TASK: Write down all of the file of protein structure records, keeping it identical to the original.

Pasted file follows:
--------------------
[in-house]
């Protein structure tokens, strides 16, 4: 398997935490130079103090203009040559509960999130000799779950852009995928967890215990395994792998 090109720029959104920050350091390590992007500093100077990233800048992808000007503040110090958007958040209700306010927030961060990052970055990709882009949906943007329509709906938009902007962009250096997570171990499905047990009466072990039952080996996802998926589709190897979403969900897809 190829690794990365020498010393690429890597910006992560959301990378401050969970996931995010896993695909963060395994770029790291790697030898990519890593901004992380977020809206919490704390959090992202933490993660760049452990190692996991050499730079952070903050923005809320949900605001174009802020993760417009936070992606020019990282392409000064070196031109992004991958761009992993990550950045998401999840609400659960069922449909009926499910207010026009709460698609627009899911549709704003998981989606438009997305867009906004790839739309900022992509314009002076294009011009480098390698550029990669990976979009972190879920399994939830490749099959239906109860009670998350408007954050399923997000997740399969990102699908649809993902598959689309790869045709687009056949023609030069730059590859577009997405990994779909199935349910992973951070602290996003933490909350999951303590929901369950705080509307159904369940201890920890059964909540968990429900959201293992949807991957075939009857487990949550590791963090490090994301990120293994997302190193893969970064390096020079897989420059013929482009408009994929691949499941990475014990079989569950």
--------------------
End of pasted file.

[in-house]
């Protein structure tokens, strides 16, 4: 398997935490130079103090203009040559509960999130000799779950852009995928967890215990395994792998 090109720029959104920050350091390590992007500093100077990233800048992808000007503040110090958007958040209700306010927030961060990052970055990709882009949906943007329509709906938009902007962009250096997570171990499905047990009466072990039952080996996802998926589709190897979403969900897809 190829690794990365020498010393690429890597910006992560959301990378401050969970996931995010896993695909963060395994770029790291790697030898990519890593901004992380977020809206919490704390959090992202933490993660760049452990190692996991050499730079952070903050923005809320949900605001174009802020993760417009936070992606020019990282392409000064070196031109992004991958761009992993990550950045998401999840609400659960069922449909009926499910207010026009709460698609627009899911549709704003998981989606438009997305867009906004790839739309900022992509314009002076294009011009480098390698550029990669990976979009972190879920399994939830490749099959239906109860009670998350408007954050399923997000997740399969990102699908649809993902598959689309790869045709687009056949023609030069730059590859577009997405990994779909199935349910992973951070602290996003933490909350999951303590929901369950705080509307159904369940201890920890059964909540968990429900959201293992949807991957075939009857487990949550590791963090490090994301990120293994997302190193893969970064390096020079897989420059013929482009408009994929691949499941990475014990079989569950």